If you're not sure where to start when looking for the next multi-bagger, there are a few key trends you should keep an eye out for. Amongst other things, we'll want to see two things; firstly, a growing return on capital employed (ROCE) and secondly, an expansion in the company's amount of capital employed. If you see this, it typically means it's a company with a great business model and plenty of profitable reinvestment opportunities. Speaking of which, we noticed some great changes in Promisia Healthcare's (NZSE:PHL) returns on capital, so let's have a look.
Understanding Return On Capital Employed (ROCE)
Just to clarify if you're unsure, ROCE is a metric for evaluating how much pre-tax income (in percentage terms) a company earns on the capital invested in its business. Analysts use this formula to calculate it for Promisia Healthcare:
Return on Capital Employed = Earnings Before Interest and Tax (EBIT) ÷ (Total Assets - Current Liabilities)
0.0038 = NZ$203k ÷ (NZ$59m - NZ$6.1m) (Based on the trailing twelve months to March 2021).
So, Promisia Healthcare has an ROCE of 0.4%. Ultimately, that's a low return and it under-performs the Personal Products industry average of 7.2%.
While the past is not representative of the future, it can be helpful to know how a company has performed historically, which is why we have this chart above. If you want to delve into the historical earnings, revenue and cash flow of Promisia Healthcare, check out these free graphs here.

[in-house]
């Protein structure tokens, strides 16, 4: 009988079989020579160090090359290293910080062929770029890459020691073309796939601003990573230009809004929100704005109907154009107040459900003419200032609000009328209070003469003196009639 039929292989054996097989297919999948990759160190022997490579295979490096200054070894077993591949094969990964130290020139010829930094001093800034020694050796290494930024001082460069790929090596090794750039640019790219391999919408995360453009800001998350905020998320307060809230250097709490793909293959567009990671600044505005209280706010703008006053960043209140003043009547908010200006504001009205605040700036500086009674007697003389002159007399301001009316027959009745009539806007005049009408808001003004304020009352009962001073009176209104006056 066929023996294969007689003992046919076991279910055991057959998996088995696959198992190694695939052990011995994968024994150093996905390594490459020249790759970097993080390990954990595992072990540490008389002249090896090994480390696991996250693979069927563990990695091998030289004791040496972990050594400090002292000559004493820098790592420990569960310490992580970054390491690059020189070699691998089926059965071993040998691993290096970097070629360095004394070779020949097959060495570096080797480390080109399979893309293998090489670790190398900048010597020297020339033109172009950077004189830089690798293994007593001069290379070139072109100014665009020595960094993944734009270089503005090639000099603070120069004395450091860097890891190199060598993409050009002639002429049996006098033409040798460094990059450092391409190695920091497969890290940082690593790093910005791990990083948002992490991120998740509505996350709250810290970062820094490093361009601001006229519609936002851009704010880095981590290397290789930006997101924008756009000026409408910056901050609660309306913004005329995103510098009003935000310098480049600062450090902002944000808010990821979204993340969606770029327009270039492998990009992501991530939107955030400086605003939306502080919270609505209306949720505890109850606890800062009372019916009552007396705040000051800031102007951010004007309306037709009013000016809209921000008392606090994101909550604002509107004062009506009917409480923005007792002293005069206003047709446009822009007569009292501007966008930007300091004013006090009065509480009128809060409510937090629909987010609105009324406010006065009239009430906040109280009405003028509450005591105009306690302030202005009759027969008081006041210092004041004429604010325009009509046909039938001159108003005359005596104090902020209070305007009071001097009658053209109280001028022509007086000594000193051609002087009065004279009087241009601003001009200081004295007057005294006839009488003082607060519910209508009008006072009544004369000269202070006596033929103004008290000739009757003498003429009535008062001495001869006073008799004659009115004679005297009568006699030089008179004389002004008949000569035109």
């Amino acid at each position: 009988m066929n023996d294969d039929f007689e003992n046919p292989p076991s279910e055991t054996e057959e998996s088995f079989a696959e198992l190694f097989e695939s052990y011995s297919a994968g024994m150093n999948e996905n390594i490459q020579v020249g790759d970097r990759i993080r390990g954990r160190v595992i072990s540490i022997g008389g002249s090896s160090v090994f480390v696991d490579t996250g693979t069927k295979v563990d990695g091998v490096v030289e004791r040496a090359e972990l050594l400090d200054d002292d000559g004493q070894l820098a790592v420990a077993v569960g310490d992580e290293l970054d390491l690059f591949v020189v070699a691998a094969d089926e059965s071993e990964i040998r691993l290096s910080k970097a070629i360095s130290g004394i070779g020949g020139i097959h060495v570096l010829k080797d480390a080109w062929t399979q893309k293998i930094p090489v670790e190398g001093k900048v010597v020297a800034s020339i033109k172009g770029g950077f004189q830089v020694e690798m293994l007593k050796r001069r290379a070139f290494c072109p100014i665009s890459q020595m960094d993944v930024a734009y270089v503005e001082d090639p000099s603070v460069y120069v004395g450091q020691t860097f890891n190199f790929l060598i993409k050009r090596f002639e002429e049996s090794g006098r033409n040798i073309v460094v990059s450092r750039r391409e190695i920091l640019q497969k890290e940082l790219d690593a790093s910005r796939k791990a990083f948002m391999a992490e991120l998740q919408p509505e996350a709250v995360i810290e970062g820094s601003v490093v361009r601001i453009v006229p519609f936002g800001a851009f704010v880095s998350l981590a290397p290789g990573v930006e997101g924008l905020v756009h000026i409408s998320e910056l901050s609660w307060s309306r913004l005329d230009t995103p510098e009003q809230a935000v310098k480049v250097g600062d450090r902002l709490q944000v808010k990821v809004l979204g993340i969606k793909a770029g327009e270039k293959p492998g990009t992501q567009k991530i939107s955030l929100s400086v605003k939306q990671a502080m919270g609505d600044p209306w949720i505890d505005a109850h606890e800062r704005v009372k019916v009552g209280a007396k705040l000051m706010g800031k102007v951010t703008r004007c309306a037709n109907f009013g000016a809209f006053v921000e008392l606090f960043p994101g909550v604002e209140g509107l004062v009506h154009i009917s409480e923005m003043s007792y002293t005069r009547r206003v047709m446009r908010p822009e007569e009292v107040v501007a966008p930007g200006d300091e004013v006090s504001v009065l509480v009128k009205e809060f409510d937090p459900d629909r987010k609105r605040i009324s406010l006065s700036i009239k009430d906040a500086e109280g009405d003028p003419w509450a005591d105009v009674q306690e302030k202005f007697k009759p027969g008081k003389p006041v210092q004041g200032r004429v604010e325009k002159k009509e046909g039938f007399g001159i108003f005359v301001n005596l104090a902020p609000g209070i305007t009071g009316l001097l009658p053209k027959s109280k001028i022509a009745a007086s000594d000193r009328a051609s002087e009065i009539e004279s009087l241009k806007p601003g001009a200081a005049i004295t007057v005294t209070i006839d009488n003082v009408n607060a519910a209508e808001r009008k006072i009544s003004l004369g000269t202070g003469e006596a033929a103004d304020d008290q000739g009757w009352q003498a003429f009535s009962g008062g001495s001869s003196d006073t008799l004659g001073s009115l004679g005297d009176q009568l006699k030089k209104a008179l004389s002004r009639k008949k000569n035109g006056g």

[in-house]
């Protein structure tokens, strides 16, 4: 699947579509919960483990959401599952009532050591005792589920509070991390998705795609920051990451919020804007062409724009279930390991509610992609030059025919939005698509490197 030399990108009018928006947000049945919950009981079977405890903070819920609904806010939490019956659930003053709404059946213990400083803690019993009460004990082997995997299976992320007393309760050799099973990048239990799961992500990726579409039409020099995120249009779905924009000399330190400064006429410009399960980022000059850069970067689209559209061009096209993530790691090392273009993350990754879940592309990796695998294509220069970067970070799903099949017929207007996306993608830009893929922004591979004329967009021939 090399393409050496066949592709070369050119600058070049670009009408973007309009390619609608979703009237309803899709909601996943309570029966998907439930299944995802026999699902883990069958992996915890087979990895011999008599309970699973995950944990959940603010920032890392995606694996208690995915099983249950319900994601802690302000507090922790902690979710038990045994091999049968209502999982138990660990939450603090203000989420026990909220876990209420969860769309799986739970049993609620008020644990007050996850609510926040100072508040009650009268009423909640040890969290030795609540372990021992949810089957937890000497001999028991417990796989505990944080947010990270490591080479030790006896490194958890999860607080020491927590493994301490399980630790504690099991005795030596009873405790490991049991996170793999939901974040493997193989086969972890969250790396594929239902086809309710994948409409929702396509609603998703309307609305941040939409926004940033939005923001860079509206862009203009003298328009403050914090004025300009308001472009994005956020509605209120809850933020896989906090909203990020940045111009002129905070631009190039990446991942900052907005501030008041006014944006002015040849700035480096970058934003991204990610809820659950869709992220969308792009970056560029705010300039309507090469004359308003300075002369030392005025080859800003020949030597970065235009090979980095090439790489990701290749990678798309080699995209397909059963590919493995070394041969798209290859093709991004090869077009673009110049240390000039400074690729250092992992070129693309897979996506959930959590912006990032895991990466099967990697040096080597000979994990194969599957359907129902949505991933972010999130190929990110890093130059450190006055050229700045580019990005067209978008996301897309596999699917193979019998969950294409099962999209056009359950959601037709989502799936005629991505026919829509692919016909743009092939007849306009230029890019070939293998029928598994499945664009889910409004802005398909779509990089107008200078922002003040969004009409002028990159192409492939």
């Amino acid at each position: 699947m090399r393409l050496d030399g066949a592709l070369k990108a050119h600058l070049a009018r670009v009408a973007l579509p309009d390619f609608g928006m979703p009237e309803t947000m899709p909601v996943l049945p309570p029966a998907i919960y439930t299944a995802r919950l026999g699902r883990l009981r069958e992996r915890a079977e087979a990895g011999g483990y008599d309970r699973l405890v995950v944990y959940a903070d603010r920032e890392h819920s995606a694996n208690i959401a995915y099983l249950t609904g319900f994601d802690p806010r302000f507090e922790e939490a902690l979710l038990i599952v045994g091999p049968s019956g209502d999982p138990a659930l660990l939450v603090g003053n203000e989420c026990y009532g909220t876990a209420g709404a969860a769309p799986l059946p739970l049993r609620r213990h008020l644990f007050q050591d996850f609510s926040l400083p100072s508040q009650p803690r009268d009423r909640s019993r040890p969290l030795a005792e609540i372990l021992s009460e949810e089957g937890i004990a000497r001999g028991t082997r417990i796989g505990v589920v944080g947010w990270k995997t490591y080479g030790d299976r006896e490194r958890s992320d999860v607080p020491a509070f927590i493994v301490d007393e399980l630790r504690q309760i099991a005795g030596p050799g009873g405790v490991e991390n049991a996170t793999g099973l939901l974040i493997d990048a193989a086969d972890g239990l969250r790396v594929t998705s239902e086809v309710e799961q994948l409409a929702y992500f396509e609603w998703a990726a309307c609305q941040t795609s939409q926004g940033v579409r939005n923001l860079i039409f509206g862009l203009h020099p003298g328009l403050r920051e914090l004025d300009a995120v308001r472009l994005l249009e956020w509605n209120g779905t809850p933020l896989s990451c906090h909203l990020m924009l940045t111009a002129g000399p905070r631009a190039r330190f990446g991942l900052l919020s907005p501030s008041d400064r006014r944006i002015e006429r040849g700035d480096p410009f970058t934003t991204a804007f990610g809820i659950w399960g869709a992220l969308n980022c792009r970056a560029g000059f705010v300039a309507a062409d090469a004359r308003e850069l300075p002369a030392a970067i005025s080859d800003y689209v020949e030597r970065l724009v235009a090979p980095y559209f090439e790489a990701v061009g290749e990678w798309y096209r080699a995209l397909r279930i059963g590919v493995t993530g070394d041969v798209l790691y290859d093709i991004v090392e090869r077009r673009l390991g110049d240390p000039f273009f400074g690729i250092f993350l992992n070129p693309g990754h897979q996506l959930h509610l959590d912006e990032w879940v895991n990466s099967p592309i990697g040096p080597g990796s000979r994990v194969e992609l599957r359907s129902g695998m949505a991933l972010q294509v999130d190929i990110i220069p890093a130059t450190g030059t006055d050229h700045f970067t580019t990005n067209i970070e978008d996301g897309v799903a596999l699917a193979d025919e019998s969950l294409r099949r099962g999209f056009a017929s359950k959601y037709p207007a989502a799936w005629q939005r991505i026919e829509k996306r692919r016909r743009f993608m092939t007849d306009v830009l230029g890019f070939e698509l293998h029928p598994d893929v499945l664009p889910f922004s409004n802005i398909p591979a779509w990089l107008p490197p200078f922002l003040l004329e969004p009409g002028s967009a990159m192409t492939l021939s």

So How Is Promisia Healthcare's ROCE Trending?
We're delighted to see that Promisia Healthcare is reaping rewards from its investments and is now generating some pre-tax profits. The company was generating losses five years ago, but now it's earning 0.4% which is a sight for sore eyes. And unsurprisingly, like most companies trying to break into the black, Promisia Healthcare is utilizing 3,618% more capital than it was five years ago. This can tell us that the company has plenty of reinvestment opportunities that are able to generate higher returns.
In another part of our analysis, we noticed that the company's ratio of current liabilities to total assets decreased to 10%, which broadly means the business is relying less on its suppliers or short-term creditors to fund its operations. So shareholders would be pleased that the growth in returns has mostly come from underlying business performance.
Our Take On Promisia Healthcare's ROCE
Overall, Promisia Healthcare gets a big tick from us thanks in most part to the fact that it is now profitable and is reinvesting in its business. Although the company may be facing some issues elsewhere since the stock has plunged 86% in the last five years. Regardless, we think the underlying fundamentals warrant this stock for further investigation.
If you'd like to know more about Promisia Healthcare, we've spotted 6 warning signs, and 2 of them are potentially serious.
If you want to search for solid companies with great earnings, check out this free list of companies with good balance sheets and impressive returns on equity.
This article by Simply Wall St is general in nature. It does not constitute a recommendation to buy or sell any stock, and does not take account of your objectives, or your financial situation. We aim to bring you long-term focused analysis driven by fundamental data. Note that our analysis may not factor in the latest price-sensitive company announcements or qualitative material. Simply Wall St has no position in any stocks mentioned.
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